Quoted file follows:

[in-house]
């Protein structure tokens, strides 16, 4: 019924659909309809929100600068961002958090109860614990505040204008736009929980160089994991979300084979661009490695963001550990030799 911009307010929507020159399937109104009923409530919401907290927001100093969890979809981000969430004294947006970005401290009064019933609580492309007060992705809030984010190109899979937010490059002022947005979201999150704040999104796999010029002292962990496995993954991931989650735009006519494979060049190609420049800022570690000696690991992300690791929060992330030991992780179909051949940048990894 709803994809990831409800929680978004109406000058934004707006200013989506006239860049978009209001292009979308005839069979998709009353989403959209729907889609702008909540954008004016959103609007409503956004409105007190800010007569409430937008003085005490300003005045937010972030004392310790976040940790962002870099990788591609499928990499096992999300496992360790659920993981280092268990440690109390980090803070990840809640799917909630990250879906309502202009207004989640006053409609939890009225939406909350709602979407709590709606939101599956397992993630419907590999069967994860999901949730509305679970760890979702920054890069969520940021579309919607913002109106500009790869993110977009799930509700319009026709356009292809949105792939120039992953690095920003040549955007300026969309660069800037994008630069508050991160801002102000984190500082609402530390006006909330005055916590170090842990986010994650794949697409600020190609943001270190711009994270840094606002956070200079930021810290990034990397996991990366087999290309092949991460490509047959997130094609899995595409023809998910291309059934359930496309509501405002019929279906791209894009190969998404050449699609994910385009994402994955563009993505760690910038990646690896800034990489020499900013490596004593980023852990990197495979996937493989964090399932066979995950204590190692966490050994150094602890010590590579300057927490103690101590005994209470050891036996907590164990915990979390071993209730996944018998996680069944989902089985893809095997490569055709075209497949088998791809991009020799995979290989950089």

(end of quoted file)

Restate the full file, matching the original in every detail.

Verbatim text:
[in-house]
């Protein structure tokens, strides 16, 4: 019924659909309809929100600068961002958090109860614990505040204008736009929980160089994991979300084979661009490695963001550990030799 911009307010929507020159399937109104009923409530919401907290927001100093969890979809981000969430004294947006970005401290009064019933609580492309007060992705809030984010190109899979937010490059002022947005979201999150704040999104796999010029002292962990496995993954991931989650735009006519494979060049190609420049800022570690000696690991992300690791929060992330030991992780179909051949940048990894 709803994809990831409800929680978004109406000058934004707006200013989506006239860049978009209001292009979308005839069979998709009353989403959209729907889609702008909540954008004016959103609007409503956004409105007190800010007569409430937008003085005490300003005045937010972030004392310790976040940790962002870099990788591609499928990499096992999300496992360790659920993981280092268990440690109390980090803070990840809640799917909630990250879906309502202009207004989640006053409609939890009225939406909350709602979407709590709606939101599956397992993630419907590999069967994860999901949730509305679970760890979702920054890069969520940021579309919607913002109106500009790869993110977009799930509700319009026709356009292809949105792939120039992953690095920003040549955007300026969309660069800037994008630069508050991160801002102000984190500082609402530390006006909330005055916590170090842990986010994650794949697409600020190609943001270190711009994270840094606002956070200079930021810290990034990397996991990366087999290309092949991460490509047959997130094609899995595409023809998910291309059934359930496309509501405002019929279906791209894009190969998404050449699609994910385009994402994955563009993505760690910038990646690896800034990489020499900013490596004593980023852990990197495979996937493989964090399932066979995950204590190692966490050994150094602890010590590579300057927490103690101590005994209470050891036996907590164990915990979390071993209730996944018998996680069944989902089985893809095997490569055709075209497949088998791809991009020799995979290989950089």